When we talk about Nation Branding, we speak of a Country as the whole, treating the national identity representation as the means of building a favorable internal and external Country image. Just like any strategy or project, it only succeeds when it involves the various parts of the whole, from governments through stakeholders to its population.
However, in the process of creating this strategy, there are several challenges that arise in the various stages comprising Nation Branding. Below we list some of these challenges that, with the right vision and implementation, can be overcome.
The Impact of Government Leaders on Nation Branding
In many cases, the Country’s political leader is the first reference people have of a Country, due to his image spread by the world media. These personalities are public figures representing a particular value system, perspective and Country. Therefore, leader’s impact on a Country’s reputation is undeniable.
Governors can thus contribute to the image of their own Countries through their diplomatic and political decisions, internally and externally. However, in order to have a successful Country Brand, the same actions and measures must be a part of a Nation Branding strategy, based on a common vision and specific goals.
The biggest challenge is to achieve a positive perception of the Country Brand concurrently internally and abroad. When political leaders have a good reputation within their Nation, not necessarily they may reach the same level of reputation and support at an international level, and vice versa.
A great example of the former is the Chancellor of Germany, Angela Merkel. Her position as Europe’s leader is inseparable from Germany and, despite being strongly contested by the European citizens because of the economic austerity she advocated, she has enjoyed a strong domestic support.
On the other hand, there is Luiz Ignacio Lula da Silva, the former president of Brazil and simultaneously one of the most popular politicians in the Country’s history. He had a very positive international image, however, his national reputation was destroyed by the “Lava Jato” case, for which he got arrested. The Brazil’s Country Brand, which was at its highest, eventually deteriorated.
The Constructive (and destructive) Power of Media Coverage in Nation Branding
Whether it is television news, tabloids, newspapers or radio, all these forms of communication contribute greatly to the perception of a Country, raise public awareness and build (or destroy) a Nation Brand.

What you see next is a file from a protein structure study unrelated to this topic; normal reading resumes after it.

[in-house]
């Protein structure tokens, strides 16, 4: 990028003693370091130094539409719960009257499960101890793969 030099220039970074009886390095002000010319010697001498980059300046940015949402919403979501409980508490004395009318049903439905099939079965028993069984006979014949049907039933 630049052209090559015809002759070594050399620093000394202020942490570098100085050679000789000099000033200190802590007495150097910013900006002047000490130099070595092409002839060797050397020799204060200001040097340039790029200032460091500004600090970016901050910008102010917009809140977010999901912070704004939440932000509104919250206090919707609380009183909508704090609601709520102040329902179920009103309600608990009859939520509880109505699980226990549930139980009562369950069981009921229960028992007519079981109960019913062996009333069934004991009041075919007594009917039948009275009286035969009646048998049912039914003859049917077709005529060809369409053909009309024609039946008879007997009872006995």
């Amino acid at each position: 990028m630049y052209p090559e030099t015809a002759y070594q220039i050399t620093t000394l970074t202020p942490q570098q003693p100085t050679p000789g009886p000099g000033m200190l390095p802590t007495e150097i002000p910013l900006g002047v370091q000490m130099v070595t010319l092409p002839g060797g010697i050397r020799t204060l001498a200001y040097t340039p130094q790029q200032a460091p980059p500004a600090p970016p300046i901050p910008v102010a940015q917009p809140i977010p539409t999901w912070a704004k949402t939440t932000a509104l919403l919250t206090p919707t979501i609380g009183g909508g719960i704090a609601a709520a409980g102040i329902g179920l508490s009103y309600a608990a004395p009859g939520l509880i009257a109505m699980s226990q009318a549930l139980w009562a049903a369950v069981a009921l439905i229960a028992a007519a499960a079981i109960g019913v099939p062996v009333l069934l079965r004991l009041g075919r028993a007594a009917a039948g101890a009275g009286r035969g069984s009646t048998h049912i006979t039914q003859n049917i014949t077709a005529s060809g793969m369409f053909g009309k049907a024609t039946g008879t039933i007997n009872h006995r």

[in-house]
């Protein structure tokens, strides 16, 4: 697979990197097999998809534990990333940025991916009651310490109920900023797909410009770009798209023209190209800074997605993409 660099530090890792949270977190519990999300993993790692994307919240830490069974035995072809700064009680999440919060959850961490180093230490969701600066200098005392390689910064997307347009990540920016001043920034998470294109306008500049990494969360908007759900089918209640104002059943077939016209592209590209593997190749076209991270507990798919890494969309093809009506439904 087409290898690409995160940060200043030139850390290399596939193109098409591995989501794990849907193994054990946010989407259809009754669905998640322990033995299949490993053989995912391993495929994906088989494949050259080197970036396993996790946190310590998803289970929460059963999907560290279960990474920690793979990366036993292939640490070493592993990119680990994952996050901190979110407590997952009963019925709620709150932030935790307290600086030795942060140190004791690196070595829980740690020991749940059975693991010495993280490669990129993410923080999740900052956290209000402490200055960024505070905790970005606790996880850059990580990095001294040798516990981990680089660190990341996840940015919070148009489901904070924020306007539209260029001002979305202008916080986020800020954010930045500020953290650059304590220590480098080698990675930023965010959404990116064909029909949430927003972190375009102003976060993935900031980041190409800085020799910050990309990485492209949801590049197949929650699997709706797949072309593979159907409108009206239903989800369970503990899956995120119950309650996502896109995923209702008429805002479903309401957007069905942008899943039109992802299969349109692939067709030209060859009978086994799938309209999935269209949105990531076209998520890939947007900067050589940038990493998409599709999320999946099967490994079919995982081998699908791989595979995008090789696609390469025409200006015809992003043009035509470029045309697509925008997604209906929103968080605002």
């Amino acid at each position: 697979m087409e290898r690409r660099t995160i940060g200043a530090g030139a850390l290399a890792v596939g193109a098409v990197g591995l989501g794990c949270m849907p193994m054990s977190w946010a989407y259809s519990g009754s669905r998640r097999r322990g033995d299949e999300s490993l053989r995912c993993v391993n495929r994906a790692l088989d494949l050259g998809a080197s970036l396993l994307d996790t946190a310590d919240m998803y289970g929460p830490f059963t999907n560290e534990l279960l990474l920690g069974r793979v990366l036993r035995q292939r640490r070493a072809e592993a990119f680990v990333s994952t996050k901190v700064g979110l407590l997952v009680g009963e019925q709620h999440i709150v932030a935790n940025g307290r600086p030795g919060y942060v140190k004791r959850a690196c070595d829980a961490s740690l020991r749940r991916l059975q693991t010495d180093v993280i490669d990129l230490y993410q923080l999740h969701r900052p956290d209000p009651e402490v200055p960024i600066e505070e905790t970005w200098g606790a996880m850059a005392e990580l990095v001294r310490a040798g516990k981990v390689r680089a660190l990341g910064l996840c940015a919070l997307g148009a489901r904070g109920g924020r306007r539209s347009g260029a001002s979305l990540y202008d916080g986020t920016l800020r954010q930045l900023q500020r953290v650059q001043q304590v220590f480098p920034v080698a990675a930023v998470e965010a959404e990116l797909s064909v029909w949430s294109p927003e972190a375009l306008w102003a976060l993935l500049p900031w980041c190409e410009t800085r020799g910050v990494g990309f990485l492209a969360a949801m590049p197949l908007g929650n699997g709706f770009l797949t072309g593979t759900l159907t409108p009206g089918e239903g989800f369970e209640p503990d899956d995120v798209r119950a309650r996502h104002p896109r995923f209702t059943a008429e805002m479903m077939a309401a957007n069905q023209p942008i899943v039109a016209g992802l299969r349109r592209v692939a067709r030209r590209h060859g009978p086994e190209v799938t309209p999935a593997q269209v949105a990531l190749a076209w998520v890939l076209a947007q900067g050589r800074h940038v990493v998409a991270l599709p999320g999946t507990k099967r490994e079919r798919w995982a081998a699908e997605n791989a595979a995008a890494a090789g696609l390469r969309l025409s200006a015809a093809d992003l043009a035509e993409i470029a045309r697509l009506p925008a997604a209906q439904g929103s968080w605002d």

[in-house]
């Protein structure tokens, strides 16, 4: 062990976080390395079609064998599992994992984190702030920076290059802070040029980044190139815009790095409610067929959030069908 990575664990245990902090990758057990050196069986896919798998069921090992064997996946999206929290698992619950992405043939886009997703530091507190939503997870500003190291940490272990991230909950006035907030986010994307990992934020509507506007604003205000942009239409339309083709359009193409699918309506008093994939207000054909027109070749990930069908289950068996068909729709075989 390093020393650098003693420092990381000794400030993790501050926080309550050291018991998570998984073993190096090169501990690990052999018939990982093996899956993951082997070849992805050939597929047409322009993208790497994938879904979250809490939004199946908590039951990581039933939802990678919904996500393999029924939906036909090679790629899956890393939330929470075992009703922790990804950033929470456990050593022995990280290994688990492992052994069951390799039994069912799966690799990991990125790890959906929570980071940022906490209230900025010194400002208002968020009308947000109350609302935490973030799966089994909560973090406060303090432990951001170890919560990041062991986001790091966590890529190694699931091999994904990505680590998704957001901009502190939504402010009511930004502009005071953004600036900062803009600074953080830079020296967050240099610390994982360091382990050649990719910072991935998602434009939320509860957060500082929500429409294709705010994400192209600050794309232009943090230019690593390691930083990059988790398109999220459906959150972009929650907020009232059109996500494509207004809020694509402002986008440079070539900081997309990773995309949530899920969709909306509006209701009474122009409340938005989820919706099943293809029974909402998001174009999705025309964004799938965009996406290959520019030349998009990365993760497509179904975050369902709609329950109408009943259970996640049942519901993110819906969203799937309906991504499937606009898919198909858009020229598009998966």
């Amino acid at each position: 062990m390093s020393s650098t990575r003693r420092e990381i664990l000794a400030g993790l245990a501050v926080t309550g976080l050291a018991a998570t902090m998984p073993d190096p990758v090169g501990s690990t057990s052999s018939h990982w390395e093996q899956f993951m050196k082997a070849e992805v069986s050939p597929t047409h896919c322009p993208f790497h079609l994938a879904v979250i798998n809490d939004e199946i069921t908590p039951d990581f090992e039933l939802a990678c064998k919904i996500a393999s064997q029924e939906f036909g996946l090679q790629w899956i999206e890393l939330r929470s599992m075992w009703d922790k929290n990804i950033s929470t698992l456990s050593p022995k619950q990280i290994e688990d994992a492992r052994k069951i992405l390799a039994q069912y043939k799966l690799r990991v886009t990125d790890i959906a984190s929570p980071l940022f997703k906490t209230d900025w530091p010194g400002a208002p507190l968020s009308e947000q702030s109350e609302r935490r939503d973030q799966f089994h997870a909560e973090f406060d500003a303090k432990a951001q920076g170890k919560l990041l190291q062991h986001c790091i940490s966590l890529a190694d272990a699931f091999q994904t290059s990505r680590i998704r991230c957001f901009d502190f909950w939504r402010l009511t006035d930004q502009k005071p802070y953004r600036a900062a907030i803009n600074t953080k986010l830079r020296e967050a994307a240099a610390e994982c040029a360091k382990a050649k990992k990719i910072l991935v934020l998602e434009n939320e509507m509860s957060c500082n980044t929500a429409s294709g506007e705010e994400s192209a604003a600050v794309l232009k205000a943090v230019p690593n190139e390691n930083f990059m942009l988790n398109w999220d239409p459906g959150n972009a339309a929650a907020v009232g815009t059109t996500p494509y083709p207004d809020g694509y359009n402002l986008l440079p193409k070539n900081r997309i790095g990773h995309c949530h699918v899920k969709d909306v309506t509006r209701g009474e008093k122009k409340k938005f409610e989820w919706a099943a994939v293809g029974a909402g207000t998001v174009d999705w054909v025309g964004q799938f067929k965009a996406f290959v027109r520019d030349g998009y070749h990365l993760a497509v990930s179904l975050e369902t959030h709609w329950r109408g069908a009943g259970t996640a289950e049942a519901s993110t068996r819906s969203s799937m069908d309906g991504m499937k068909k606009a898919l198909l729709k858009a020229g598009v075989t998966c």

“Any press is a good press?” Not at all! Essentially, it’s media who controls the image of a Nation Brand, not the other way around. Most of the time the consequences of it are bad, as the media coverage focuses mainly on scandals and economic outcomes rather than on the positive aspects.
Furthermore, global media does not hold a positive discourse on a Country for a long time. They talk sporadically about examples of innovation and social progress, always returning to the discussion of negative aspects. In many cases, discussing social issues such as inequalities, corruption, politics and human rights, is useful and justifiable, however, at times it may blow the issue out of proportion.
The press can be extremely helpful in building a Nation Brand image if it has a good strategy to support. Even as an outside force, the media can have a powerful effect on the value of Nation Brand. When investors consider investing in a Country or when a tourist considers visiting a Country, everything that is conveyed by the world press influences perceptions.
Strong economic performance is easily associated with civilization and progress, money is apparently equivalent to order. Yet, it is not always enough, as economic power can quickly change from Region to Region.
However, instead of trying to control the media, the results of Nation Branding should be demonstrated to the media, allowing it to judge for itself.
Stakeholders’ Involvement in Nation Branding
Nation Branding acts as a strategic tool helping to promote to all types of audience, the competitive advantages of a Country, Region or City, from its historical and cultural heritage to the quality of life. It also serves the purpose of attracting capital and investment to support the sustainable socio-economic development of the place in question.
Thus, one of the challenges is to identify the distinctive features that enable the Country and stakeholders to achieve their strategic objectives. Creating an identity from the many values that are not always tangible and that can represent different interests of various social groups involved in the strategy is not an easy task.
Significant part of this challenge constitutes the inclusion of stakeholders in the Nation Branding process as it is far more complex for Countries than it is for products. As a matter of fact, the Country Brand conceptualization is a result of collaborative decisions-making processes between multiple players, involving usually some disputes over representations, responsiveness and Brand identification for different stakeholders.
The role of stakeholders and their involvement is crucial in building a Nation Brand, as not only do they make valuable knowledge contributions, they also have a position that facilitates local, regional or national development. Without including authorities and governments, investment and touristic agencies, private sector representatives, local businesses, opinion leaders or common citizens, a positive brand value cannot be achieved.
As a result, all of these entities play an active and dynamic role in the development of Nation Brand. Yet, from this multitude of stakeholders some conflicts of interest may arise. Therefore, identifying the key stakeholders and their objectives is crucial in the first phase. It should provide more opportunities to incorporate entities that demonstrate willingness to participate in the process.